because I have to finish this, do that, etc. It was like I had to turn
off the coffee pot before I could go. So I kept moving the date out. And
since I had decided I had to do all these things first, I ultimately got
caught up in these things. I thought less and less about the suicide and
the stuff I was doing “before I die” (my bucket list without
knowing what a bucket list was) became a reason to stay alive.
One of those things was taking a film making class. I started having fun
and I met really cool people. They liked me and I liked them. They never
said anything about my hair, or my skin, or ears, or nose, or what-have-you.
Instead they wanted me to help with choreography which led to dance which
led to this, that and the other. Suddenly I was having fun and life was
opening up; one new experience led to another one.
Eventually I just threw away my suicide kits.
If you were a parent and your 9 year old came up to you with these issues,
what would you do?
I think that parents, if they know how this feels themselves (not sure
my parents ever went through this) should tell their child how they felt
and what happened to them. Of course, as a parent, you want to stop the
world from hurting your child, but as a kid you don’t necessarily
want your parents to fight all your battles for you. I think the better
questions to ask your child is, “What do you want me to do?”
or “What do YOU want to have happen and how do WE help you make
that happen?” It wasn’t until I was seventeen that someone
actually formed that question to me. I had had enough and threw a chair
at some girl and got hauled into the office, of course. The counselor
sat me down and I told her what this bitch had been doing to me over and
over again for years. And then she asked me, “Well, what do you
want to happen? Do you want her to be punished? Do you want me to call
her parents? Your parents? Do you want us to have a meeting? Do you want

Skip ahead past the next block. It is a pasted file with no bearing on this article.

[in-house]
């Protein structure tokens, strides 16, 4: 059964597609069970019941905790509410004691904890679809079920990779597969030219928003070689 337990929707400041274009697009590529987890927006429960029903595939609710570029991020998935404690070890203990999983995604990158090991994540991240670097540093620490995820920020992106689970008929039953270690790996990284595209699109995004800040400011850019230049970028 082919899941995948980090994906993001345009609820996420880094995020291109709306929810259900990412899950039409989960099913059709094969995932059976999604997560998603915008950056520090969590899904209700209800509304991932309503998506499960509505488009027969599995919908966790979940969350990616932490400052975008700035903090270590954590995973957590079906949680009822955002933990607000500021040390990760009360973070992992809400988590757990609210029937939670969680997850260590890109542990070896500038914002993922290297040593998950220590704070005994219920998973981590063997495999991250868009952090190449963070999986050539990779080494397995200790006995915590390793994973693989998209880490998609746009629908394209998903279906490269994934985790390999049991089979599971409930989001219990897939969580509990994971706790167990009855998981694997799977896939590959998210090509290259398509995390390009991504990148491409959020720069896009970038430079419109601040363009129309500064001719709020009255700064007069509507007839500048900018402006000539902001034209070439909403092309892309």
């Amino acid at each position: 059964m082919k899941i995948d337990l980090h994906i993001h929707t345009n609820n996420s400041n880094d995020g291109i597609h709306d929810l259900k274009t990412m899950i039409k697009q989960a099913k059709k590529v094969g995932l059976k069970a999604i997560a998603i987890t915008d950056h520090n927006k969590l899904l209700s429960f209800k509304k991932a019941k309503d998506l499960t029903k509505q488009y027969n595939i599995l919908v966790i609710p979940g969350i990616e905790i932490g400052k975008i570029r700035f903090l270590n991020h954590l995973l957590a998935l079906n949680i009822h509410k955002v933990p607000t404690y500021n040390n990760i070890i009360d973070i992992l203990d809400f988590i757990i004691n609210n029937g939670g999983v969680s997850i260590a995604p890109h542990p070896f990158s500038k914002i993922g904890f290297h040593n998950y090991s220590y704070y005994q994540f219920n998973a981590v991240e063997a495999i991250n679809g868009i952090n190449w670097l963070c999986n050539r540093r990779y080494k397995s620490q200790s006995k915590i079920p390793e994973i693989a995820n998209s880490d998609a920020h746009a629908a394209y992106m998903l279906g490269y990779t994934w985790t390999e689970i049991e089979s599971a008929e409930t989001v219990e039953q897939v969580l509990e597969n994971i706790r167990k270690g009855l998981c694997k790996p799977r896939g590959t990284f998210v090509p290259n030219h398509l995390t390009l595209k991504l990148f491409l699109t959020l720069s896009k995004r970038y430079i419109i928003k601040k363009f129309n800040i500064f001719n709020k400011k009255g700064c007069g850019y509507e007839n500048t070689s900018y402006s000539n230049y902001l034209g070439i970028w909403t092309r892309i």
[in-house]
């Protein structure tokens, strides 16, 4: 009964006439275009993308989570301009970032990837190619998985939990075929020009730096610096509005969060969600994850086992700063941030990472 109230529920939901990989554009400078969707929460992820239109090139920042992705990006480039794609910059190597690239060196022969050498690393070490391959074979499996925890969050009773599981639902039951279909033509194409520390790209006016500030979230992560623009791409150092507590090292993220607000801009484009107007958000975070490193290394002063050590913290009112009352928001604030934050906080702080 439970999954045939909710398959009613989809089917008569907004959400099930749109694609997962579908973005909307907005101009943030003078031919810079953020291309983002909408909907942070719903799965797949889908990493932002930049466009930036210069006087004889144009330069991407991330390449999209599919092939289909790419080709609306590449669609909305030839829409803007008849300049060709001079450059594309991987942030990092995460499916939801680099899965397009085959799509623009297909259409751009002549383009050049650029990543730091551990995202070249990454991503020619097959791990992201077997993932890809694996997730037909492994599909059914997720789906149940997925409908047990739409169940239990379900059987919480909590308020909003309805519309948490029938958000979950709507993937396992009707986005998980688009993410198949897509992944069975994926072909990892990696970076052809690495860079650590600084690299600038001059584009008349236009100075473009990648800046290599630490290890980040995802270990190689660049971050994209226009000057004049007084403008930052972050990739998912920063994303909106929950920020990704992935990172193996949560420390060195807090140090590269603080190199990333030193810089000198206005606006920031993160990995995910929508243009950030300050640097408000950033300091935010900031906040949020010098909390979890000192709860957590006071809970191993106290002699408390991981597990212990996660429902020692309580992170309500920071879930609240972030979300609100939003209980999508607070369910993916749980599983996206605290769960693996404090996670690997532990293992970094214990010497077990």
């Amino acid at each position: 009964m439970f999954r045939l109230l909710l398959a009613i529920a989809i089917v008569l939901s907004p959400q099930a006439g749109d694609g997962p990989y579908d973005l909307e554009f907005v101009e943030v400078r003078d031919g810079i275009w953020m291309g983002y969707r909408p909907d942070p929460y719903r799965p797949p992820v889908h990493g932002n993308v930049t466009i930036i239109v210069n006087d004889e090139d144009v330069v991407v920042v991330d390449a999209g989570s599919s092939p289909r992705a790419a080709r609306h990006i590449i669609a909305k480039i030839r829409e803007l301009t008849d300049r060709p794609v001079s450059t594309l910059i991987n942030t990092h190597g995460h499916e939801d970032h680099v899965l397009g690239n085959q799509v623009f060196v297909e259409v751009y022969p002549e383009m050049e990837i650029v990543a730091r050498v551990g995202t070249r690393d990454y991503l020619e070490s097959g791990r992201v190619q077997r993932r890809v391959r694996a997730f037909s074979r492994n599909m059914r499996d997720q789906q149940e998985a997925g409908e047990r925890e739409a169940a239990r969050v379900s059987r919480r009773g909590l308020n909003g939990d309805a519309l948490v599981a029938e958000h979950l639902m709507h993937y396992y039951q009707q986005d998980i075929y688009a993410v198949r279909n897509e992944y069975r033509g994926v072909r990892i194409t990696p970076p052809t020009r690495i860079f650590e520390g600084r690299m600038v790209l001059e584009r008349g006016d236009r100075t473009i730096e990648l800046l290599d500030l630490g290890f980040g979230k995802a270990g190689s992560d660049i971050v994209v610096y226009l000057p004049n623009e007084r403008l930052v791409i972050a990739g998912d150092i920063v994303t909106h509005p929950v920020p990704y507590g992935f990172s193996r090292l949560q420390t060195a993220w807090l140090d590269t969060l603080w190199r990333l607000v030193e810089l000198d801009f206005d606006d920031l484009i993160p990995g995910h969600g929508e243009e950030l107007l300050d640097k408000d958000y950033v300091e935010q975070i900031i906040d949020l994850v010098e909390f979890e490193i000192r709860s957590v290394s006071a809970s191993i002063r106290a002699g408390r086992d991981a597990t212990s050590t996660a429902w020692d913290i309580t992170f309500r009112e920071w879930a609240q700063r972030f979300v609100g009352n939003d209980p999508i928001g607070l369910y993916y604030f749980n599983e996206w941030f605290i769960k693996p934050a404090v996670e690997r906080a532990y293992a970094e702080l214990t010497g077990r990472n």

to try and handle this on your own and we can go from there? What do you
want?” I was floored. No one had ever asked me that before. NO ONE
had given me that kind of credence. I didn’t even know how to answer
her because it was time for me to ask myself that very question. For the
first time in my life someone had given me the idea that I could have
some control of my own life, what was happening in my life and where I
wanted it to go. It was liberating and illuminating.
That is something I think parents should think about.
Now I look forward. I want to be successful at something. I am going to
school for transmedia marketing. I became fascinated with that. I started
writing, got very excited with all of it. I wake up every morning and
I have a new idea. I am so busy focusing on the exciting and interesting
and new that I don’t have time to look back.
I’m not completely over certain things in regards to my appearance,
but then I’m only 28. Sometimes I look in the mirror and see the
scars. But then I think, “Well…the doctor said it will fade
in time, so whatever – I have other things to do.” I no longer
see myself as the freak everyone made me out to be. I feel good about
myself. I love myself. I’m glad I stuck around.